Madhav: There is also some criticism we hear that Asian immigrant parents put too much emphasis on academics and push their children too hard at the cost of extracurricular activities. Can you comment based on your personal experiences?
Sachin: I would hate to make such broad assumptions because every family is different, but that is the general trend I have observed. As for my personal experience, through middle school, my parents pushed me to do well academically and were very involved in my studies. In high school, one of my biggest struggles was taking control of my education. It was finding 'that drive' within me instead of from outside. I wasn't so worried about grades as much as testing myself and keeping engaged. Also, education for me wasn't only my classes, but all the activities that I was involved in. I learned as much from research and summer programs outside of school as I did during the school year. I don’t think enough students take control of their own education, something that parents should facilitate. My parents were still instrumental in helping me through school, just in a different way, and I cannot thank them enough for it.

Madhav: What is your association with NSF?
Sachin: I started going to the local NSF spelling bees and vocabulary bees in elementary schools and continued them through middle school. I got to go to some of the national competitions too, which were amazing trips. In high school, I started volunteering for the bees as pronouncer and grading. I am so grateful that I got involved with them because through them I have developed crucial study skills that I use every day.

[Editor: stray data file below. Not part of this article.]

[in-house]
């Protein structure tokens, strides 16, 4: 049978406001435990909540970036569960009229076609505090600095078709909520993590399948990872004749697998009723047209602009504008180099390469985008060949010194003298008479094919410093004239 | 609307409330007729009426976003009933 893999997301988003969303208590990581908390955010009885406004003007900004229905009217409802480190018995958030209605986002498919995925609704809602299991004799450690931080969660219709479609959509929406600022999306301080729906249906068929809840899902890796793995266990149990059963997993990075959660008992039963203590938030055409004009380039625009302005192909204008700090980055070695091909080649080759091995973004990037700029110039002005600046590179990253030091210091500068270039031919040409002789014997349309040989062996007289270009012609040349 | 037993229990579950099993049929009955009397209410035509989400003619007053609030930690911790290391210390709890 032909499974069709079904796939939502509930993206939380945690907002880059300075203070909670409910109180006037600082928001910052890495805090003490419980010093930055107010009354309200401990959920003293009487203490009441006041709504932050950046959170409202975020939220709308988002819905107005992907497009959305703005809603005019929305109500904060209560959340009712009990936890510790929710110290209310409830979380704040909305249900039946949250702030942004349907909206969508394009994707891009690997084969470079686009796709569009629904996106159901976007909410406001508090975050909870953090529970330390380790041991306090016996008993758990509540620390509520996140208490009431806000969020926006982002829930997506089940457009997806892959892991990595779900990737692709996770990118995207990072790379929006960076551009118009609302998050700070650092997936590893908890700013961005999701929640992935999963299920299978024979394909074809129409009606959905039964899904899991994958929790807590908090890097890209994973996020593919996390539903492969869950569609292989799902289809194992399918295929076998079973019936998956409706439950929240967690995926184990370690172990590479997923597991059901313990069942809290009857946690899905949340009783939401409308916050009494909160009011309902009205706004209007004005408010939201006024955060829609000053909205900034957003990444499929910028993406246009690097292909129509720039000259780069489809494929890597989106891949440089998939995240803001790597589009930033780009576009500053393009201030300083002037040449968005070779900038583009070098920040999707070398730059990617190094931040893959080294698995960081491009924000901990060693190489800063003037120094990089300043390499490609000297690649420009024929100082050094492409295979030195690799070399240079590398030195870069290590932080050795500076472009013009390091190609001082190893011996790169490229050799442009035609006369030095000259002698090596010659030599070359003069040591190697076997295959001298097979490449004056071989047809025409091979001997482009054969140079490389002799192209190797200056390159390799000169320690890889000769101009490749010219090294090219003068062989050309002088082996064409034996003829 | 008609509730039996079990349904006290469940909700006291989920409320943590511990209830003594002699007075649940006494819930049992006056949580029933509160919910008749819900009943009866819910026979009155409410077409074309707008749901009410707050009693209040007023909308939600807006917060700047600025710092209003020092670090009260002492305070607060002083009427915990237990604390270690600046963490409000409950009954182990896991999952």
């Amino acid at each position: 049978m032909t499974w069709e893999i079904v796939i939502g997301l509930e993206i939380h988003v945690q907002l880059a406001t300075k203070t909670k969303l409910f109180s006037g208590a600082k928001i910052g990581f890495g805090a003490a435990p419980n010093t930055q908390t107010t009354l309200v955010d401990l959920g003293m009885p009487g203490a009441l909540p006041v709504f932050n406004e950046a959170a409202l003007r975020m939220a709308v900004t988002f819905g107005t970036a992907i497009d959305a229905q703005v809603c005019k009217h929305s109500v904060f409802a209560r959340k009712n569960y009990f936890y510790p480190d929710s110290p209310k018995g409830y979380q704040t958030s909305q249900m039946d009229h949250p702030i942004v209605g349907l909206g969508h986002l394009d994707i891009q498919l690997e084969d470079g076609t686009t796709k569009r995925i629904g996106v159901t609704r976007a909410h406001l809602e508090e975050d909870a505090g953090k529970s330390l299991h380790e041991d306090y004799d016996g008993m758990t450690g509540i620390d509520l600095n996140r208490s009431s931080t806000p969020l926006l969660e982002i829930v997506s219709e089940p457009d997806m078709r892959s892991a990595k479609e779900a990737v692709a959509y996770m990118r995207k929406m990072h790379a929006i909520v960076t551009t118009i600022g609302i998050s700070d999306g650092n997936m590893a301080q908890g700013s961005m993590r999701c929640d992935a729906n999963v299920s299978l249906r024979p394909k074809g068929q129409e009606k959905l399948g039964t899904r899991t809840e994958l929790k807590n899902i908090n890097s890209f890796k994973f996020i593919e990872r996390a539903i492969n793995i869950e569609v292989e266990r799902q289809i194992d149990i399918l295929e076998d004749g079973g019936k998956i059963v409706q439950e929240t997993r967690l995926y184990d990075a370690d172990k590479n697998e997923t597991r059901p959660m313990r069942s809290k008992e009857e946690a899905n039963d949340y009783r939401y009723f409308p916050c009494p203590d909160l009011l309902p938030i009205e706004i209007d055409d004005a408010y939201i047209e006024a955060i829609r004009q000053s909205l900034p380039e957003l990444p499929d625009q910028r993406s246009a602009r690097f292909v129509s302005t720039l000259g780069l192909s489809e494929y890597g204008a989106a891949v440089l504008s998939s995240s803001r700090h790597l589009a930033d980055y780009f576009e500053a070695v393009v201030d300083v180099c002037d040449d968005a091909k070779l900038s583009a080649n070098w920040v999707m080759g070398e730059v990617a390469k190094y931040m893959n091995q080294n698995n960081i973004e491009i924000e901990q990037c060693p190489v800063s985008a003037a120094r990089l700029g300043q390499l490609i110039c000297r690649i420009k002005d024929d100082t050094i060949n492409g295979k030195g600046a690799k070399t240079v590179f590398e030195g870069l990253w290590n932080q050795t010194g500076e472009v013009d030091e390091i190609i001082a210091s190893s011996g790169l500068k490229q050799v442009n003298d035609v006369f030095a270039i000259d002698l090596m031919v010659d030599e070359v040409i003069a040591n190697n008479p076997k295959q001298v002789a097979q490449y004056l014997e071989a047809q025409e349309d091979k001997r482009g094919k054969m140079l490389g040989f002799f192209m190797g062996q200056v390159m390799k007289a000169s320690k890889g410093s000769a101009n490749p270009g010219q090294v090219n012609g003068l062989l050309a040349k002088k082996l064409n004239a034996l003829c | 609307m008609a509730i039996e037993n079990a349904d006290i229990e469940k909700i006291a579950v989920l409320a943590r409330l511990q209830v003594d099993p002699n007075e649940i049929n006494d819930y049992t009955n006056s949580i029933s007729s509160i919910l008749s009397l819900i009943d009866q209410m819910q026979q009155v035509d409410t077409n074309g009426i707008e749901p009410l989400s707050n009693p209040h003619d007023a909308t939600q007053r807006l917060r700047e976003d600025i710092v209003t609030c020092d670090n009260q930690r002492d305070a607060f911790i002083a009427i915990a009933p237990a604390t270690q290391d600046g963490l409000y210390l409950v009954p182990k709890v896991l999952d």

Madhav: Where do you go from here? What are your ambitions?
Sachin: Well I hope to graduate from Cornell and go on to medical school and eventually become a doctor. As of now, that is the plan.

Madhav: Sachin! Thank you so much for your time. Very much enjoyed catching up with you. Hope we get to meet again.
Sachin: Definitely! Thank you for your time as well.

Madhav Durbha
NSF Newsletter Editorial Team Member
NSF organized another successful year of APNA India Ambassadors program, providing an excellent opportunity for the high school level students in USA to volunteer in India. Below are some very interesting experiences of two of our volunteers. The next issue of NSF newsletter will contain more of such inspirational stories. For additional details about NSF APNA program, please visit:

Making a Difference to Underprivileged Kids through Volunteering

My name is Shreya Shankar, and I am an incoming 10th grader at A&M Consolidated High School in College Station, TX. This past summer, I visited Bangalore, India. During my trip, I volunteered as a teacher and helper at Parikrama Centre for Learning, a K-12 local school for economically disadvantaged kids. This essay provides some background about the school and describes my experience as a volunteer.
Parikrama Centre selects underprivileged children from downtrodden families. In many of these families, these children are first-generation school-goers. A majority of them do not have college aspirations, so the school’s goal is to initiate them into learning. I taught the fifth grade class the spelling, meaning and usage of several English words and conducted a spelling bee at the end of my volunteer program. The NSF APNA Program provided me with the relevant materials.